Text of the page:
When Jeremy Affeldt allows a run without getting anybody out, Kung Fu Panda goes 0-for-4 at home, and Merkin Valdez has the best night of any Giants reliever, you’re not going to win that game. Period.
It didn’t help that the G-Men were opposing reigning AL Cy Young winner Cliff Lee in his debut with a new team. He was out to make an impression. I imagine a complete game victory should win him some fans in the City of Brotherly Love. I’m sure his prowess with the bat didn’t hurt either.
But the Giants have had trouble with southpaws all year, and I give Lee one bad start at home before Philly turns on him. (Remember, that park is a band box, nothing like the Jake. In other words, he’s gonna have to keep the ball down to be successful.)
While it wasn’t his worst start by a long shot, this may have marked the end of Ryan “The Big” Sadowski’s run in the Show. Perhaps it was just a coincidence that his shoulder acted up in the middle of his fourth loss in as many starts since his whirlwind debut, but it’s just as well. He’s pitched four or less innings in his last three starts, and sure enough, he was banished to Fresno on Saturday morning.
As of now, it’s anybody’s guess who gets the start Wednesday in Houston. My money’s on Joe Martinez, but I’ll admit, it’s a sentimental bet. I’d love to see that kid get a chance to be a part of this playoff hunt after all he’s been through and knowing how much love the other guys in the clubhouse have for him.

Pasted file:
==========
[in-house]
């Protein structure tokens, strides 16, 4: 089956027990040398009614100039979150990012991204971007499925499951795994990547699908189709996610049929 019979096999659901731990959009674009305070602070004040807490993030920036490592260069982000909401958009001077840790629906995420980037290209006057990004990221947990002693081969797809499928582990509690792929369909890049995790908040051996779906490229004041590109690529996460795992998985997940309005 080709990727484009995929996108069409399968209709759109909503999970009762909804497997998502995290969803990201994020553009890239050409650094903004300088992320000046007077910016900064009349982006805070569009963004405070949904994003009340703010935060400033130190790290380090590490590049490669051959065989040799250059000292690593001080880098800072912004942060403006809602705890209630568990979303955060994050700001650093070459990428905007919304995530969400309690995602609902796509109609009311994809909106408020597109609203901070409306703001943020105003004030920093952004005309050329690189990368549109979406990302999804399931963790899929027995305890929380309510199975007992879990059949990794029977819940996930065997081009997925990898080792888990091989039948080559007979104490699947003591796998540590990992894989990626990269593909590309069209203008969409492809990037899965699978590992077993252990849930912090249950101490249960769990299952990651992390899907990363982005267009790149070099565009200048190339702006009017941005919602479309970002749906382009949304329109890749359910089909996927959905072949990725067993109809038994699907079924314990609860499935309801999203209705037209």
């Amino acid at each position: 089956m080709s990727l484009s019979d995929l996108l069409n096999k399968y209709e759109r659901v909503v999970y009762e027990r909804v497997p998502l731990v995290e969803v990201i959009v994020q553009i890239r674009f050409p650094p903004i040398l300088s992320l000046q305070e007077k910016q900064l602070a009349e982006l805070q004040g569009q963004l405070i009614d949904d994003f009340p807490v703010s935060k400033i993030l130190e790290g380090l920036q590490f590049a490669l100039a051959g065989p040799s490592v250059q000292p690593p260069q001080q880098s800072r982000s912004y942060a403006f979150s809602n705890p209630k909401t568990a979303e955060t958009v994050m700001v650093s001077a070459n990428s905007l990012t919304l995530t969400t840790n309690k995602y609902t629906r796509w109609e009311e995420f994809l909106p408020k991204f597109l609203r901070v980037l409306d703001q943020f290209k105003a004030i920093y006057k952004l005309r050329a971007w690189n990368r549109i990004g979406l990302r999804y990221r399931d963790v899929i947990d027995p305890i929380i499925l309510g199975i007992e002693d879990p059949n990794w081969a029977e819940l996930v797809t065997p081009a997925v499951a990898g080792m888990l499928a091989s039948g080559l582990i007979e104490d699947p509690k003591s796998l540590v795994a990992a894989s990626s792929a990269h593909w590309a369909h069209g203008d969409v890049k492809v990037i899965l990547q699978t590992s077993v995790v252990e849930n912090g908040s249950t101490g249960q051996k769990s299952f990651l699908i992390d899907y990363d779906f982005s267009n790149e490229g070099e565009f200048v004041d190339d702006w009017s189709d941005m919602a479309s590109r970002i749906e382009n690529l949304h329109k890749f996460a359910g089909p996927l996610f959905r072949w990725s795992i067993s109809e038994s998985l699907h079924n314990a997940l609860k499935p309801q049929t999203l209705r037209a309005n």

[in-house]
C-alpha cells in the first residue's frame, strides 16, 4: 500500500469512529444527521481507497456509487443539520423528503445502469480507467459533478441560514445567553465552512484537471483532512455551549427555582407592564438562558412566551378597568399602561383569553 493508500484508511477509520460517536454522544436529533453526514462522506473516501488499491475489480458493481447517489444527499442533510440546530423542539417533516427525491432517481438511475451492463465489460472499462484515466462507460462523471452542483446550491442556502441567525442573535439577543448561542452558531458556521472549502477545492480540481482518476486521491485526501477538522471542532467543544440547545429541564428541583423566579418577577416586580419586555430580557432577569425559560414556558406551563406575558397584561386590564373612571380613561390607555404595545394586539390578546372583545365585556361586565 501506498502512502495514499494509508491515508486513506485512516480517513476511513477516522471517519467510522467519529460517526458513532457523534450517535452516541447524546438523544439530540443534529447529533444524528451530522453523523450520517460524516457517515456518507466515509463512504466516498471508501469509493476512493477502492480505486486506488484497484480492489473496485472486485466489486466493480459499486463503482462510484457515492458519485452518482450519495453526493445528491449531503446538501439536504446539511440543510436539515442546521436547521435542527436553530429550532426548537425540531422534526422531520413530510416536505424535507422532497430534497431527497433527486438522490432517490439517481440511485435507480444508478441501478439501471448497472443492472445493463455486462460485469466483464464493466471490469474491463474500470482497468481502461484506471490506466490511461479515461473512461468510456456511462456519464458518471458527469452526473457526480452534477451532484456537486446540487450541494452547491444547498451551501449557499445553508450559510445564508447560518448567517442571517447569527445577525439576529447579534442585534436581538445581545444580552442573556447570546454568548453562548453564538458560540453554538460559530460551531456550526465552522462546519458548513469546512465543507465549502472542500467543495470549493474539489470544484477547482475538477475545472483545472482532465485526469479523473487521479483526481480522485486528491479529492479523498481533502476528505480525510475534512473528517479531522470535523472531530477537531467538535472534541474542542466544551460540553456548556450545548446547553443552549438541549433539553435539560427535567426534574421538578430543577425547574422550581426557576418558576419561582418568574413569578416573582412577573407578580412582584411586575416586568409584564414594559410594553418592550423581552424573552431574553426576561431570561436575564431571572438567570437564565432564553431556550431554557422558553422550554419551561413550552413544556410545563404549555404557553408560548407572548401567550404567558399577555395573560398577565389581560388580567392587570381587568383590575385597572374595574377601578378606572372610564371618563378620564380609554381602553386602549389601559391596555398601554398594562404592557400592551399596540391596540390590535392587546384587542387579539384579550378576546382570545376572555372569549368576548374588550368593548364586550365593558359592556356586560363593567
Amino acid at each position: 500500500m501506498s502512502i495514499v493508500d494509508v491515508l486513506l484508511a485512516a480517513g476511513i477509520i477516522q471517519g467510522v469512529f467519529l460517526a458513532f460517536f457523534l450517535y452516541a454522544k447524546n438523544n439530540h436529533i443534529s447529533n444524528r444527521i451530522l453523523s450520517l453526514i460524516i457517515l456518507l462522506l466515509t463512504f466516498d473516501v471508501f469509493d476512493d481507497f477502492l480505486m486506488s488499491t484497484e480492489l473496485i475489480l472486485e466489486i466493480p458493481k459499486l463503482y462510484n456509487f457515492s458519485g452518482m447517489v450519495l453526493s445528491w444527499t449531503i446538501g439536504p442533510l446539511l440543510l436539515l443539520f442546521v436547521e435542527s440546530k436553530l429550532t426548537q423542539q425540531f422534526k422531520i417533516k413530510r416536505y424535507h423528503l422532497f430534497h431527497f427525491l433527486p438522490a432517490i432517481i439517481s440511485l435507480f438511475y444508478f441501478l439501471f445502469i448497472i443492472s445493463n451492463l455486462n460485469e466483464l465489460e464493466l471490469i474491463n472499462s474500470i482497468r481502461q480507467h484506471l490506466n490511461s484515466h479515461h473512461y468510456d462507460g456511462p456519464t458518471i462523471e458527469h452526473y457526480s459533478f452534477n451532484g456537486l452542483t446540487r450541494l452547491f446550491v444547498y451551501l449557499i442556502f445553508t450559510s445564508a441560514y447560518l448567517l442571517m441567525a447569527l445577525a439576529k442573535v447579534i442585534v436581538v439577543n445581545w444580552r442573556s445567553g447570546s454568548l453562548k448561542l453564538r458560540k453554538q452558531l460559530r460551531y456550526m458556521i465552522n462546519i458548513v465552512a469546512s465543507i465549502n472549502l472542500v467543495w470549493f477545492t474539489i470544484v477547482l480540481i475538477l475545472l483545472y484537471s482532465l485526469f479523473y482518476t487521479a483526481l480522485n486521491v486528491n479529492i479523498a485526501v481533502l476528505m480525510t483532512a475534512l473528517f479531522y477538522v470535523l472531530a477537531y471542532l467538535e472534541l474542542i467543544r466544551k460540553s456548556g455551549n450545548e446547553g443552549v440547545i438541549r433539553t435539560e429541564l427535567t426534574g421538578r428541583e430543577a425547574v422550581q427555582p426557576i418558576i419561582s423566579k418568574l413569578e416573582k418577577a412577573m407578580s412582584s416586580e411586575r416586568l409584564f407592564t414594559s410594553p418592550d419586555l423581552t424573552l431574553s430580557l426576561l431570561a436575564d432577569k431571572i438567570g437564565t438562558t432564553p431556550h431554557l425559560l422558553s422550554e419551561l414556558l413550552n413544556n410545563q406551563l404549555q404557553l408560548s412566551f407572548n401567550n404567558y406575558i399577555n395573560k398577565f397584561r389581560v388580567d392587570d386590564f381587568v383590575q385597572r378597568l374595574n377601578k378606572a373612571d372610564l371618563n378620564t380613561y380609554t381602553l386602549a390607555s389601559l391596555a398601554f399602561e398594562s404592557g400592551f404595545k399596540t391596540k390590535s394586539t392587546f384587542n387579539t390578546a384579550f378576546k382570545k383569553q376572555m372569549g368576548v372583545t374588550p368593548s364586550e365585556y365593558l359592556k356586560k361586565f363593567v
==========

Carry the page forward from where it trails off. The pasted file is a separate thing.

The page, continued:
As of all reports, rushing MadBum from AA Connecticut is not an option.
Quote of the Night
Saturday, August 1st
"It's a little uncomfortable, but you play through uncomfortable things. I played with blood in my brain. I'm not worried at this point." - Ryan Sadowski on his achy shoulder. Sadowski suffered a subdural hematoma in the minor leagues.
Giants 2, Phillies 0
WP: Lincecum (12-3); LP: Blanton (7-5); S: Wilson (27)
What else can you say? Even when he doesn’t have his A-game, Tim Lincecum still manages to appear dominant. This time, it was against one of the most potent offenses in the Majors.
Timmy lowered his ERA to 2.18, second in the National League to rotation-mate Matt Cain's 2.12. (Update: St. Louis’ Chris Carpenter, who began the season on the DL, just pitched enough innings to qualify for the league lead at 2.10.)
The Freak also struck out eight to increase his Major League-leading total to 191. He’s fanned eight or more in his past 10 starts. That, my friends, is consistency. The changeup he developed last year has turned into his strongest out pitch and could be credited with turning a great pitcher into a legend.